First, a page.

The Great Lakes Water Authority opened its doors at the start of 2016 taking regional responsibility for one of the nation’s largest water and sewer systems. The authority had long been in the works and it emerged from the ashes of Detroit's bankruptcy to manage services for 3.9 million residents. The GLWA board, truly regional in nature, is comprised of members from Wayne, Oakland and Macomb counties, with a state government representative.
With bondholder consent, GLWA became obligor on the Detroit Water and Sewerage Department’s $5.2 billion bond portfolio. The bonds had been dragged into Detroit’s Chapter 9 despite their isolated revenue pledge and the shift to GLWA offered new protections should Detroit’s fiscal recovery falter. The system made its market debut in October 2016 with a $1.34 billion sale that raised $283 million of new money for projects and $300 million of refunding savings that helped ease pressures on rates.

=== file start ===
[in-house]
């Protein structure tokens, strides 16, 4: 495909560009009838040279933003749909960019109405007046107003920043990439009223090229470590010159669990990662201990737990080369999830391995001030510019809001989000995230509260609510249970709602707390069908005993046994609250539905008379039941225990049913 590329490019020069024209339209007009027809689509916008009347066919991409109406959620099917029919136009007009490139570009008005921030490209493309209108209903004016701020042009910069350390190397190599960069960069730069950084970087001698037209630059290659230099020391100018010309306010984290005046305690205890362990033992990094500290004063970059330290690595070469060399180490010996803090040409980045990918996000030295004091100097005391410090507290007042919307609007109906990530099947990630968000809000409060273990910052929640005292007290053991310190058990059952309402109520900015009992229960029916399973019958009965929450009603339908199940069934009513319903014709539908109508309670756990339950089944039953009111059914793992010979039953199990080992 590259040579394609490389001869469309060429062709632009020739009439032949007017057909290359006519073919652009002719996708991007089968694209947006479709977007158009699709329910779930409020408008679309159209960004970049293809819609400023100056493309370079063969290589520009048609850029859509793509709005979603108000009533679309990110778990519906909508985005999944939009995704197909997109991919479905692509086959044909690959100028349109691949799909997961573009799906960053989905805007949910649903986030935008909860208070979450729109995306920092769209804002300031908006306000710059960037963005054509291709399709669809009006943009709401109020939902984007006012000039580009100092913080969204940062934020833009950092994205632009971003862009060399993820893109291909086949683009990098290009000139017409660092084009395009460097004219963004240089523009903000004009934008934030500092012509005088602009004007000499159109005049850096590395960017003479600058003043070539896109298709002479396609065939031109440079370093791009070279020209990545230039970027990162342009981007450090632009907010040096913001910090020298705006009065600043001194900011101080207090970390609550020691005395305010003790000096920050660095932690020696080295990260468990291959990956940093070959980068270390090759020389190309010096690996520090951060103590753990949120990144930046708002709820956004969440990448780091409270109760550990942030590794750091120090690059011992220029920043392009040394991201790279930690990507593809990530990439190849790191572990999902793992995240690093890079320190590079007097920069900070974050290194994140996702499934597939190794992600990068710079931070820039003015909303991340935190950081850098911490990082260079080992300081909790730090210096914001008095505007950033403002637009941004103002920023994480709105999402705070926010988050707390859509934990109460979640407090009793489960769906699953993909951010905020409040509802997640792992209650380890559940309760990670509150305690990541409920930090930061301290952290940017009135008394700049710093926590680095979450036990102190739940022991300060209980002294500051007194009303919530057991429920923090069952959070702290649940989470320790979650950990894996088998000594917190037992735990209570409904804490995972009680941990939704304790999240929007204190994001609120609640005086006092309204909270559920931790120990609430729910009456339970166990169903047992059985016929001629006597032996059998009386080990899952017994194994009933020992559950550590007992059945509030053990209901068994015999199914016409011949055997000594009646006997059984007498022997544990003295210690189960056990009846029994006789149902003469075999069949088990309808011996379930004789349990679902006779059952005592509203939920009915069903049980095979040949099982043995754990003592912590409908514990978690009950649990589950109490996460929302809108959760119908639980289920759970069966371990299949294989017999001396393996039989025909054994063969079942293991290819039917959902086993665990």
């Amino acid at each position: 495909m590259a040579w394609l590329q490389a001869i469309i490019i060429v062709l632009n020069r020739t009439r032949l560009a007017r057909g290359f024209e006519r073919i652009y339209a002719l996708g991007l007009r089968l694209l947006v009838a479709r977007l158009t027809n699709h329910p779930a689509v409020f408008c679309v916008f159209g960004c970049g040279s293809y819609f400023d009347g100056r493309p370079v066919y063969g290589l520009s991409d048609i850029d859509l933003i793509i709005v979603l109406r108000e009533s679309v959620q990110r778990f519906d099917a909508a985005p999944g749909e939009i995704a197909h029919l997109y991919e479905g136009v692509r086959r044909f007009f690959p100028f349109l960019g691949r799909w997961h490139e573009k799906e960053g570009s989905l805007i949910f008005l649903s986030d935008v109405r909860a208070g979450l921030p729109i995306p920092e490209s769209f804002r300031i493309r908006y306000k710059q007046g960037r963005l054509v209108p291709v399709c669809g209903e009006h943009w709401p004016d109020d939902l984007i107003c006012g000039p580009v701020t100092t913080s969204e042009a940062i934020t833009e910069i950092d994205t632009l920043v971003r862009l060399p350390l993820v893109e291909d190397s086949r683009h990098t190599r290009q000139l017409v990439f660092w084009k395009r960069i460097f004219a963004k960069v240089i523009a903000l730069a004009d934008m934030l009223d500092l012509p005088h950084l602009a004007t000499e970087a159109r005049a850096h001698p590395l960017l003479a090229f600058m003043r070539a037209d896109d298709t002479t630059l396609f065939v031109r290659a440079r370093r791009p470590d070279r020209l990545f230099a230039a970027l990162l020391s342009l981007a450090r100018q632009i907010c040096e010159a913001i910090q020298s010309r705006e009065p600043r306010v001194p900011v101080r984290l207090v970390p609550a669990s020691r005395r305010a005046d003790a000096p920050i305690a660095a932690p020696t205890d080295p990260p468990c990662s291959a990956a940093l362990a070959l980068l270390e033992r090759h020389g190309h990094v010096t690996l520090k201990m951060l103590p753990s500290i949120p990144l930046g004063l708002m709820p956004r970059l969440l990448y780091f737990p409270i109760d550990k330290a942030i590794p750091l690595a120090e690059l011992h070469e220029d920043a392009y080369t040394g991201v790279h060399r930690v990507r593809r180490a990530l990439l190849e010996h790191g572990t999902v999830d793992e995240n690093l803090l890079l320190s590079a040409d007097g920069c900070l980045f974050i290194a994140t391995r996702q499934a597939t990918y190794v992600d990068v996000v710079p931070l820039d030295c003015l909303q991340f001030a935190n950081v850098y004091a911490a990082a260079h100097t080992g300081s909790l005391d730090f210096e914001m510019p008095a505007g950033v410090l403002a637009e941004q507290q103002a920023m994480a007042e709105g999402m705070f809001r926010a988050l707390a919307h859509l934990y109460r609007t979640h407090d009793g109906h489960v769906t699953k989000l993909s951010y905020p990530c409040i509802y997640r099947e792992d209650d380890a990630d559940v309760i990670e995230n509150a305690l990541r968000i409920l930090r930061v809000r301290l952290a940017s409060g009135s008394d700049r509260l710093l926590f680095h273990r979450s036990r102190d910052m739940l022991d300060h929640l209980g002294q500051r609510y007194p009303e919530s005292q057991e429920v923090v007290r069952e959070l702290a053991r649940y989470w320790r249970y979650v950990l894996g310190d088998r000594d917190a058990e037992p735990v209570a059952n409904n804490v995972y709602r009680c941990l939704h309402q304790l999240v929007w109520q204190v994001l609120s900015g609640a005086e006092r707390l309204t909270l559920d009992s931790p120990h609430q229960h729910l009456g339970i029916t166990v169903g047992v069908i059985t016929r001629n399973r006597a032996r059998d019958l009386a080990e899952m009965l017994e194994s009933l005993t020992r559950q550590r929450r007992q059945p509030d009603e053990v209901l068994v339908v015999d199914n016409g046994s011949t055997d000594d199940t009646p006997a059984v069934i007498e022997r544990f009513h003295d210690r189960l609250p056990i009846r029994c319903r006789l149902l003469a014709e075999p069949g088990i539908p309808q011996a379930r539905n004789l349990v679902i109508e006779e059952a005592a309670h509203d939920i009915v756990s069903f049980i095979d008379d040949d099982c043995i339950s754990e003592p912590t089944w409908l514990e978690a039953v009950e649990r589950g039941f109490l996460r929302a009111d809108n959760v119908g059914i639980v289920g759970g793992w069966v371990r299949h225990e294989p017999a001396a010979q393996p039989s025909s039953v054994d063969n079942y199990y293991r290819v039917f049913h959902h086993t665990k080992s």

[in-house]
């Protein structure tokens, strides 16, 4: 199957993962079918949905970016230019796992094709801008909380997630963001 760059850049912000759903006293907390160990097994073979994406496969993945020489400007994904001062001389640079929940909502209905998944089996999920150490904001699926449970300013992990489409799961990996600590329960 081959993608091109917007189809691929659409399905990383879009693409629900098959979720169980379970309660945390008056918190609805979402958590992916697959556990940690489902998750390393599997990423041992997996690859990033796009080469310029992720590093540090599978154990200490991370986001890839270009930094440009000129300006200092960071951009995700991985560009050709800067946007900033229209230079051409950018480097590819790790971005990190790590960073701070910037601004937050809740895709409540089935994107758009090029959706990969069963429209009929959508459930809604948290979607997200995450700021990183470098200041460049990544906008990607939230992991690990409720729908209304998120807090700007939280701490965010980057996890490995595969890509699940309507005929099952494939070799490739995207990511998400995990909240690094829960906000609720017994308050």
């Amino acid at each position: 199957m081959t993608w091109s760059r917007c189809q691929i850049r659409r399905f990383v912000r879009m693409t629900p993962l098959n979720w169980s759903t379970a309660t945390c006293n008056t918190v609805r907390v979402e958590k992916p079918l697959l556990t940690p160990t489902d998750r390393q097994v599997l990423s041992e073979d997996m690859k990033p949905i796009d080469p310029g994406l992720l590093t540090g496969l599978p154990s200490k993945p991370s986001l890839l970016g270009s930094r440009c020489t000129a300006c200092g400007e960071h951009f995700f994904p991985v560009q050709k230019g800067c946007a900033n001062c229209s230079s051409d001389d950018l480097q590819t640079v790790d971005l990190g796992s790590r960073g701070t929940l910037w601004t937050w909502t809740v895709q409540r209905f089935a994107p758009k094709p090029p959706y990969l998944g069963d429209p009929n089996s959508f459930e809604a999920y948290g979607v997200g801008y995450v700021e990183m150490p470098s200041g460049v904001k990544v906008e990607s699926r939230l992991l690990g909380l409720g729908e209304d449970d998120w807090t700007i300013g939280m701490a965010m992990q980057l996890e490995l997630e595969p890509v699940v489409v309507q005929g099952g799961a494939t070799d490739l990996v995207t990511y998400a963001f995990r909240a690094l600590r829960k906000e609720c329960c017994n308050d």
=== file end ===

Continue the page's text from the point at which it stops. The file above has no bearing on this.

After being stung by steep downgrades during Detroit’s bankruptcy, the now GLWA-backed bonds were buoyed by upgrades that restored the senior lien into the A category. The sale drew $2.1 billion of orders from 48 major institutional accounts, as well as multiple Michigan retail accounts, and cemented GLWA’s new status as an issuer.